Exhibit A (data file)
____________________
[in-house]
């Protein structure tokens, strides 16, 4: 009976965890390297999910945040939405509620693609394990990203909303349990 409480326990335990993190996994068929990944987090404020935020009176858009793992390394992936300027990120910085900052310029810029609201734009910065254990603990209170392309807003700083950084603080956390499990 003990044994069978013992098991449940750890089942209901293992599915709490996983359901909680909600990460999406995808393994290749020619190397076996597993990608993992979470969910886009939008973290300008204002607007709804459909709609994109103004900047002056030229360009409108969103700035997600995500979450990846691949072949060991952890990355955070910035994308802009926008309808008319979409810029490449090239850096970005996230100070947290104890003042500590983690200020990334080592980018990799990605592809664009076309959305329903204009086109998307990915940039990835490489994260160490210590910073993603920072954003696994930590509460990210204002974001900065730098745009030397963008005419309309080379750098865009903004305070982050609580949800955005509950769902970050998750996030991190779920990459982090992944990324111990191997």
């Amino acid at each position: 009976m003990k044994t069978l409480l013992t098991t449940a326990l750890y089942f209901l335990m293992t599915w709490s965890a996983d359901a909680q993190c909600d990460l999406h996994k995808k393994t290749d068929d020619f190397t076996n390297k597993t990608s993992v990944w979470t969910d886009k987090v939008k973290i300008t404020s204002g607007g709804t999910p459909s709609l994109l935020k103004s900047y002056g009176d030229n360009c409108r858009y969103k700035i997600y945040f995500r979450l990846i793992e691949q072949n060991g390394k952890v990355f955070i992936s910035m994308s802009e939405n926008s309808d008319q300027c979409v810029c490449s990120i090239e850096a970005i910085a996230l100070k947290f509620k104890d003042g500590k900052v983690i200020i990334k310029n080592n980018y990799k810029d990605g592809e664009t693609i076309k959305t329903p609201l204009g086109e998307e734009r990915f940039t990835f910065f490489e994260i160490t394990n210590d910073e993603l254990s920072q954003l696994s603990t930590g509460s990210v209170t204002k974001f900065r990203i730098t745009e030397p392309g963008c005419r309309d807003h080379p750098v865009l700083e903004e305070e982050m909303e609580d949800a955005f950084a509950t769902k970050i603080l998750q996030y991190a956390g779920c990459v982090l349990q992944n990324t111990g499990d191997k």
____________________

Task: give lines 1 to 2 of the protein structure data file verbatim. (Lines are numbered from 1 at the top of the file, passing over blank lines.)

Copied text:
[in-house]
């Protein structure tokens, strides 16, 4: 009976965890390297999910945040939405509620693609394990990203909303349990 409480326990335990993190996994068929990944987090404020935020009176858009793992390394992936300027990120910085900052310029810029609201734009910065254990603990209170392309807003700083950084603080956390499990 003990044994069978013992098991449940750890089942209901293992599915709490996983359901909680909600990460999406995808393994290749020619190397076996597993990608993992979470969910886009939008973290300008204002607007709804459909709609994109103004900047002056030229360009409108969103700035997600995500979450990846691949072949060991952890990355955070910035994308802009926008309808008319979409810029490449090239850096970005996230100070947290104890003042500590983690200020990334080592980018990799990605592809664009076309959305329903204009086109998307990915940039990835490489994260160490210590910073993603920072954003696994930590509460990210204002974001900065730098745009030397963008005419309309080379750098865009903004305070982050609580949800955005509950769902970050998750996030991190779920990459982090992944990324111990191997």